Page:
By Phil Colpas
The 12th Judicial Circuit Court Judge Steven Walker heard a request from Siesta Key hotel developers April 25 to expedite a lawsuit challenging whether the Sarasota County Commission had the authority to grant special exceptions requested by the builders. The hotel developers, who are the defendants in the lawsuit, wanted the case heard before the end of the year. Judge Walker denied the developer’s request without prejudice, urging both the plaintiff and defendant in this case to move along as swiftly as possible.
The Sarasota County Commission on Oct. 27, by a vote of 3-2, decided to remove the limit on the number of hotel rooms allowed per acre (commissioners Nancy Detert and Christian Ziegler voted against). With the density issue resolved, developers were now free to proceed with a proposed eight-story, 170-room hotel to be built on less than 1 acre of land between Beach Road and Calle Miramar near the Siesta Key Village.In addition to determining that transient accommodations are not residential units in commercial-zone districts for density calculation, the commission’s 3-2 vote also found the ordinance consistent with the Comprehensive Plan, and allowed transient accommodations and an increase in height up to 80 feet in the Commercial General/Siesta Key Overlay District.
The plaintiff in this case is longtime Siesta Key resident Lourdes Ramirez, who filed her lawsuit in November, contending that the county did not have the authority to grant exceptions that violated the County Comprehensive Plan, which capped the number of rooms at 26 per acre of property on the barrier islands; and that this added density would also cause traffic and safety problems.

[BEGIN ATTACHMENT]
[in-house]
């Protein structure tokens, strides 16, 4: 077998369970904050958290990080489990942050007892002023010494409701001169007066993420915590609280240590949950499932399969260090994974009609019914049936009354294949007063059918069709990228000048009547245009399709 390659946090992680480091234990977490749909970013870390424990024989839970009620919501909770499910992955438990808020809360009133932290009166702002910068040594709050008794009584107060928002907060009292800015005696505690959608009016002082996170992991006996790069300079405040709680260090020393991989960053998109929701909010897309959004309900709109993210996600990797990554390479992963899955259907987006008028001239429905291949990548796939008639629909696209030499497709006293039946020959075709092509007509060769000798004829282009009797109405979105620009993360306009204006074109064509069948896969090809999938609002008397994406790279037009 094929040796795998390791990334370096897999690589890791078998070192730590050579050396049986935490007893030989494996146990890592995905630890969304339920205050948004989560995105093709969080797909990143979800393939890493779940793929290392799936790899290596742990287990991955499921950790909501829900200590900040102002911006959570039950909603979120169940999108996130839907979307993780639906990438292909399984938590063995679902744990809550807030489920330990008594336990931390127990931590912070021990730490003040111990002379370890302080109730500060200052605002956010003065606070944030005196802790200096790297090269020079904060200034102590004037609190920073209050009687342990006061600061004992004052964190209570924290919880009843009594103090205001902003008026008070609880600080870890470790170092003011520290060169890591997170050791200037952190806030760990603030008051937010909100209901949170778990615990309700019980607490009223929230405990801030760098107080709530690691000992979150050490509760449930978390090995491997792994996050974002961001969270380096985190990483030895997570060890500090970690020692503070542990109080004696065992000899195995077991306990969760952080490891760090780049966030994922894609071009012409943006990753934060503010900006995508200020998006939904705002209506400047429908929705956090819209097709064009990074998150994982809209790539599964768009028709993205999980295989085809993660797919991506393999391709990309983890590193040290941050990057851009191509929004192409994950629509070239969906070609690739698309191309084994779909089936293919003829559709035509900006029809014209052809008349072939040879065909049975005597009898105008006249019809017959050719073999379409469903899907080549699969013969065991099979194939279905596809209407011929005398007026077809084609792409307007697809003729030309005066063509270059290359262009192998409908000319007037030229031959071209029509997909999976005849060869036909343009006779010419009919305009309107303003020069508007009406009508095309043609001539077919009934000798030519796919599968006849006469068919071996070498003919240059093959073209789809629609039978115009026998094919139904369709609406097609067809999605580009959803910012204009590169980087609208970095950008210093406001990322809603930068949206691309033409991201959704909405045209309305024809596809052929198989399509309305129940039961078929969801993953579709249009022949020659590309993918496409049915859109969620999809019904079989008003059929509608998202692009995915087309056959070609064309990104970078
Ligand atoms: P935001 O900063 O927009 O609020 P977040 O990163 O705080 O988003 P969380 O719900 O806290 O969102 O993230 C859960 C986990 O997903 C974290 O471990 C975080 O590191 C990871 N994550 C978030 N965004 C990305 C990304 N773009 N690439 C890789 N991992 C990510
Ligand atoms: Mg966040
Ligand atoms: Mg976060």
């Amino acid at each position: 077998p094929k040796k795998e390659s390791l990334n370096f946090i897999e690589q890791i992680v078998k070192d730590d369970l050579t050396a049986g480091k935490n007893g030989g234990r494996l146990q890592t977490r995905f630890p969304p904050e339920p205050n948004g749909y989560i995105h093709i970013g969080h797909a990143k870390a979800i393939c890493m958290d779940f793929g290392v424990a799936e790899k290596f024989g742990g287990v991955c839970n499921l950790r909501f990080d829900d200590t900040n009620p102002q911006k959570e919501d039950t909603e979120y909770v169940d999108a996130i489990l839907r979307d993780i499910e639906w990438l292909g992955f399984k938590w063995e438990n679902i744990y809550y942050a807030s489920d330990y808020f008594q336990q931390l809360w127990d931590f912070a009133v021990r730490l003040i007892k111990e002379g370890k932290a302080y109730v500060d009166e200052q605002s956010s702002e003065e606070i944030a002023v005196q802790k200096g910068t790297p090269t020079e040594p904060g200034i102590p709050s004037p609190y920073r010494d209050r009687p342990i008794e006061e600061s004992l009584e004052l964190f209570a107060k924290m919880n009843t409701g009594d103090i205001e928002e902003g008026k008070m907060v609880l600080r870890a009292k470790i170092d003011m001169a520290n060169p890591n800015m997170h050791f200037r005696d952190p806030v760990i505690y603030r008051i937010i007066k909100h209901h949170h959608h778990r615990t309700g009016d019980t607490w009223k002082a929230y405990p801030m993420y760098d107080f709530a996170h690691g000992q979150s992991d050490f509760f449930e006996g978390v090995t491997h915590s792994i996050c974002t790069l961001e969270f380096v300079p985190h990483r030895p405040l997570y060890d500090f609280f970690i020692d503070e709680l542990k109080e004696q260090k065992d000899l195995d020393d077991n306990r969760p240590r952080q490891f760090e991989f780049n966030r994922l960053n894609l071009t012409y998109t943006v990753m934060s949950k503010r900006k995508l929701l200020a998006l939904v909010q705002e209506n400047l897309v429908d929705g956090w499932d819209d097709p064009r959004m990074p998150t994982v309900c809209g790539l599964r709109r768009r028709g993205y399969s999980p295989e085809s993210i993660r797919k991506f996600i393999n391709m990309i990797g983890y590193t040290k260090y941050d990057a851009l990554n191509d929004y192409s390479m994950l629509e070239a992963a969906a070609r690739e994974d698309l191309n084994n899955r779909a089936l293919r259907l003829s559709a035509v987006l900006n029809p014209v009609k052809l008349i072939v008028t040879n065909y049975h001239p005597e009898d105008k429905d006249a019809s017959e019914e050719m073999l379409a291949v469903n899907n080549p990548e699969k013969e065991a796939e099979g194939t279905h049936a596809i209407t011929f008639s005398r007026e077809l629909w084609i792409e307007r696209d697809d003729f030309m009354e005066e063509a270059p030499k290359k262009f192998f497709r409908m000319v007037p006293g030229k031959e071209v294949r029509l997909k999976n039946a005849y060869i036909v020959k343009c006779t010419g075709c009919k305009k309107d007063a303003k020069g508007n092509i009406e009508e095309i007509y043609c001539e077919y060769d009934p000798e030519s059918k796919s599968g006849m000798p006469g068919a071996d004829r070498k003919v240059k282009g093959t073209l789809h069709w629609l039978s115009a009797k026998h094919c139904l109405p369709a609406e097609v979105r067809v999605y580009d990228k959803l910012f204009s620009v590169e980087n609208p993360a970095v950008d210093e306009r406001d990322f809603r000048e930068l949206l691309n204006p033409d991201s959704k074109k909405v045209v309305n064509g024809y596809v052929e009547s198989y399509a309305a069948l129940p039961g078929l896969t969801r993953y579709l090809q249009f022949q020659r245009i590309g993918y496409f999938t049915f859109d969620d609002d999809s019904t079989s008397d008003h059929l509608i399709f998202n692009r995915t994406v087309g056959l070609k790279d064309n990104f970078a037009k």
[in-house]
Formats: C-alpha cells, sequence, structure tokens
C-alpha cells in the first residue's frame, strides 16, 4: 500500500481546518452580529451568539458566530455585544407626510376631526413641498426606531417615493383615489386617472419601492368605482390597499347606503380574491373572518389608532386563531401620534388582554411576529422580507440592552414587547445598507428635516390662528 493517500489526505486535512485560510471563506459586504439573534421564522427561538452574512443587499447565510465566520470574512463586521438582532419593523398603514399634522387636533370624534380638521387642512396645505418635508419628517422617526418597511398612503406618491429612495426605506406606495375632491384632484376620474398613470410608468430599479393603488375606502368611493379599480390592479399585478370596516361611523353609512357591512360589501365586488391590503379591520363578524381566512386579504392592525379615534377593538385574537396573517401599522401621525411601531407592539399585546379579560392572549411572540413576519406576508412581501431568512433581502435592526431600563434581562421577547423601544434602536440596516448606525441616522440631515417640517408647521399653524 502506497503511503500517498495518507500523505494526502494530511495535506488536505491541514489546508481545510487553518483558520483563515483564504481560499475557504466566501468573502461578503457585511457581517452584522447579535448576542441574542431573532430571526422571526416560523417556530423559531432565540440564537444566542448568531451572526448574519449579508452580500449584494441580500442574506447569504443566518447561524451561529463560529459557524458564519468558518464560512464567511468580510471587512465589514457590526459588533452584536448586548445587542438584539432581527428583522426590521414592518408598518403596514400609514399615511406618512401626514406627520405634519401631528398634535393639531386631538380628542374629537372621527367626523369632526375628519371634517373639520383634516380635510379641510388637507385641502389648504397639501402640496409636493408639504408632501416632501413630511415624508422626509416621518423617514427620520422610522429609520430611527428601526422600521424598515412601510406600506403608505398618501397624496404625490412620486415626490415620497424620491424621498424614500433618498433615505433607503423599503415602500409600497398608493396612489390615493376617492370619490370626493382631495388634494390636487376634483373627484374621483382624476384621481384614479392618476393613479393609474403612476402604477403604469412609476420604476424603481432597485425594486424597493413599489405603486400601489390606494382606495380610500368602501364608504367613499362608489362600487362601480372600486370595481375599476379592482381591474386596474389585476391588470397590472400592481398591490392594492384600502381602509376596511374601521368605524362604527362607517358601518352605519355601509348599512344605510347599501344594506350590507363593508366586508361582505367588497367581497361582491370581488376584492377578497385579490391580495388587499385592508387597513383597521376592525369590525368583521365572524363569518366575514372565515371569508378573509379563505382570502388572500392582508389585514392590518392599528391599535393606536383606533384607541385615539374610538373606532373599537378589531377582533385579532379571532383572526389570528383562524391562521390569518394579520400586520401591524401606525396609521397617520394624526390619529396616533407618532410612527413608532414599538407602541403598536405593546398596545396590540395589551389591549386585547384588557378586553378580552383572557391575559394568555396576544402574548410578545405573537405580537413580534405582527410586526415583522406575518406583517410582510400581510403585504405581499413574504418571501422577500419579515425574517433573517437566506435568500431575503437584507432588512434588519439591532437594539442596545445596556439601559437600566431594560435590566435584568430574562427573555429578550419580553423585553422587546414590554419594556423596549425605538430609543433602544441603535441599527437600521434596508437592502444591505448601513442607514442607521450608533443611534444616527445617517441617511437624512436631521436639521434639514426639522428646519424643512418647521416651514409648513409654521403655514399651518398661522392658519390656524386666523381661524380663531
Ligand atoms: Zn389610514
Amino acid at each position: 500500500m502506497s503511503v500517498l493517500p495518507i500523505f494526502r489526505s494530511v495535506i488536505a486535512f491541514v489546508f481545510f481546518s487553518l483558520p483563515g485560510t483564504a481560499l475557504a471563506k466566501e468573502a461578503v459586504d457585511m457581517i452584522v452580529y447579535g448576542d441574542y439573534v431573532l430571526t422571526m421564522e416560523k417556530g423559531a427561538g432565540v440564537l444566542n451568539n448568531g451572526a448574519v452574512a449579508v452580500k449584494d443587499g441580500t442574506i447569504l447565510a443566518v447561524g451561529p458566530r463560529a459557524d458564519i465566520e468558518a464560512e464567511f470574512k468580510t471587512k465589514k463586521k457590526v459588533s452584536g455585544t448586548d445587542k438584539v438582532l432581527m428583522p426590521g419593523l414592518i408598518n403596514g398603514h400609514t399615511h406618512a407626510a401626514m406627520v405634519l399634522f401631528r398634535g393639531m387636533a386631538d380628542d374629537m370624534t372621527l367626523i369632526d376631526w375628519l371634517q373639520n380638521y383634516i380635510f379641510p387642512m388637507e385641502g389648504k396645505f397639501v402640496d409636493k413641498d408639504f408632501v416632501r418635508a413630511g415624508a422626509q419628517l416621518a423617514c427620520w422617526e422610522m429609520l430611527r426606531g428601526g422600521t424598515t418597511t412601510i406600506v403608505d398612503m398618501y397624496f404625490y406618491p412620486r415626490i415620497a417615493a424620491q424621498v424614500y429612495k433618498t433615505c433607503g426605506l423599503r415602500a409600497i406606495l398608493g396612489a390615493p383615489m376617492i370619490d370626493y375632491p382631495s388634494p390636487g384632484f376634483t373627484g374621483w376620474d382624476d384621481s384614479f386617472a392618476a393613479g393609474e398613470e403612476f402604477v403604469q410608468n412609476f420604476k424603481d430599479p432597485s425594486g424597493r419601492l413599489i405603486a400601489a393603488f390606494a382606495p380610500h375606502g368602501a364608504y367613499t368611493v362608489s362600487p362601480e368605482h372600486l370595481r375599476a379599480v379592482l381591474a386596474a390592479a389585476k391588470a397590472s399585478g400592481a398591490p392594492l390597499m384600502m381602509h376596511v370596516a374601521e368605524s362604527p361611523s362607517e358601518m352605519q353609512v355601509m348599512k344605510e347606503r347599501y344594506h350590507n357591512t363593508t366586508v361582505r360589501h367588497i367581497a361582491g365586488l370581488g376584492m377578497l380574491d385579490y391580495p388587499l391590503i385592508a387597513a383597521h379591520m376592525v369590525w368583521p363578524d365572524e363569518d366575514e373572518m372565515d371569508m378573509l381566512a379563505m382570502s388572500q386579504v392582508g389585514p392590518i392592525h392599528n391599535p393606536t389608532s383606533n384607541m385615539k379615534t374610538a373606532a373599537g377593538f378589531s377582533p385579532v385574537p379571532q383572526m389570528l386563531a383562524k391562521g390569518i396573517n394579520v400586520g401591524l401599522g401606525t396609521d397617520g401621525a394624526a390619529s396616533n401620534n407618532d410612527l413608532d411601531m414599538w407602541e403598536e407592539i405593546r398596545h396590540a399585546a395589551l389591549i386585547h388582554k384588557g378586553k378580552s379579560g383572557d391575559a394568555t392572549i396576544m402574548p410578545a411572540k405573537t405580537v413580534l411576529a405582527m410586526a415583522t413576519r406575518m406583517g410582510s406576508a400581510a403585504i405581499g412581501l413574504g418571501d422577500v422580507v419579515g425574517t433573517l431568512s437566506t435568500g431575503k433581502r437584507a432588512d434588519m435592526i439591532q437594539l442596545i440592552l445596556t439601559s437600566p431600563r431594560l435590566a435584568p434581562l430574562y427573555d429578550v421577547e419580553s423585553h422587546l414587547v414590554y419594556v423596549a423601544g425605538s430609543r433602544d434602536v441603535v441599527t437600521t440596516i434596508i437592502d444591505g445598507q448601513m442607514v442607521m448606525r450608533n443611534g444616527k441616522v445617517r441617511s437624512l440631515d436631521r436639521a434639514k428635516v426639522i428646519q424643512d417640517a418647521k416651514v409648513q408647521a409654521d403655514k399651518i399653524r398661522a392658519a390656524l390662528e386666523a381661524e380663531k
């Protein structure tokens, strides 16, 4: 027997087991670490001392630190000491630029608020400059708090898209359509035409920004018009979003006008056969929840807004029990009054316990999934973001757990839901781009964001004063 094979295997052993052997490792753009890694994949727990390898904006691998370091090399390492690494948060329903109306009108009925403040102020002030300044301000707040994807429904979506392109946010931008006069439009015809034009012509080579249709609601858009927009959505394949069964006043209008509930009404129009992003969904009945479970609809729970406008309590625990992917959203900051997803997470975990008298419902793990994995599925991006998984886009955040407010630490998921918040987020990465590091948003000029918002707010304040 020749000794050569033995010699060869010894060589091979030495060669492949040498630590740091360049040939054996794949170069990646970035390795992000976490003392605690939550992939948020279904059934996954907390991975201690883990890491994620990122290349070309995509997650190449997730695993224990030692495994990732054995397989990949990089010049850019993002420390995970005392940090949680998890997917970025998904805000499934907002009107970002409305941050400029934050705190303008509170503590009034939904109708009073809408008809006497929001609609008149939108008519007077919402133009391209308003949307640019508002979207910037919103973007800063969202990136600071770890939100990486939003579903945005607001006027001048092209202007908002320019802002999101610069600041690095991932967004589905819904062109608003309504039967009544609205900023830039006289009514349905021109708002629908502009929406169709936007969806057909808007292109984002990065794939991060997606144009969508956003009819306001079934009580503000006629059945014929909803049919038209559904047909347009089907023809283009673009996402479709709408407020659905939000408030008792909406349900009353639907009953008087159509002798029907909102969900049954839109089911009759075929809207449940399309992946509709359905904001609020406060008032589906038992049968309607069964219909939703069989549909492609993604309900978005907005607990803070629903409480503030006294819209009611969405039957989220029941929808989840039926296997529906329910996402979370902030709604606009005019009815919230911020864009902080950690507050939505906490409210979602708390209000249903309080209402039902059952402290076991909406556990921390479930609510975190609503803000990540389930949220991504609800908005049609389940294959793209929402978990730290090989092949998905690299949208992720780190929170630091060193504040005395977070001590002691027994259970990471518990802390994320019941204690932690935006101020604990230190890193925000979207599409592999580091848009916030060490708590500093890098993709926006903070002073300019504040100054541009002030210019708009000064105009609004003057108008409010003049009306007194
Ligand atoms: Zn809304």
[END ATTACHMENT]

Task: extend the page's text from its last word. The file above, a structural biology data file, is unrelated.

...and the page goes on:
“It’s crazy for them to think they’ll be able to execute an evacuation without a problem, especially when they keep increasing traffic,” she said at the time. “I’m not budging from no density increase.”
Ramirez’s counsel suggested she focus her efforts on the hotel nearest where she lives.
“I wanted to challenge both (hotels),” she said, the other being Gary Kompothecras’ seven-story, 120-room hotel (with five-story parking garage) on Old Stickney Point Road. But because she was advised as a civil plaintiff to be in proximity of the violation for which she was suing, Ramirez limited her lawsuit to the Calle Miramar hotel near Siesta Key Village, which is located less than a mile from her home.
“This is not about Siesta Key and hotels, this is about the county not following the law,” Ramirez said. “If the commission thinks they can ignore the comprehensive plan, they’ll do it whenever they can.”
The Siesta Key Coalition, which was formed in 2020 to limit high-density construction projects on Siesta Key, has steadfastly fought any changes to the law affecting density on barrier islands beyond those established in the county’s 1989 Comprehensive Plan, which it says this project would violate.
Of the more than 50 people who signed up to address the commissioners for five minutes each at the Oct. 27 public hearing, the lion’s share was opposed to eliminating the hotel room density limit, citing the county’s 1989 Comprehensive Plan, which set the limit at 26 hotel rooms per acre on commercially zoned property on barrier islands.
“Why is an owner of less than 1 acre on Siesta Key allowed to amend the Unified Development Code in a manner that will have countywide impact?” asked Patricia Petruff, land-use attorney with Dye Harrison, at the Aug. 19 Sarasota County Planning Commission public hearing on the project. “Most people don’t even know about it. There need to be more public hearings to educate people about what is going on.”
Shane T. Costello, an attorney with Hill, Ward & Henderson in Tampa, represented the defendants in the hearing. The trial remains slated for March 2023.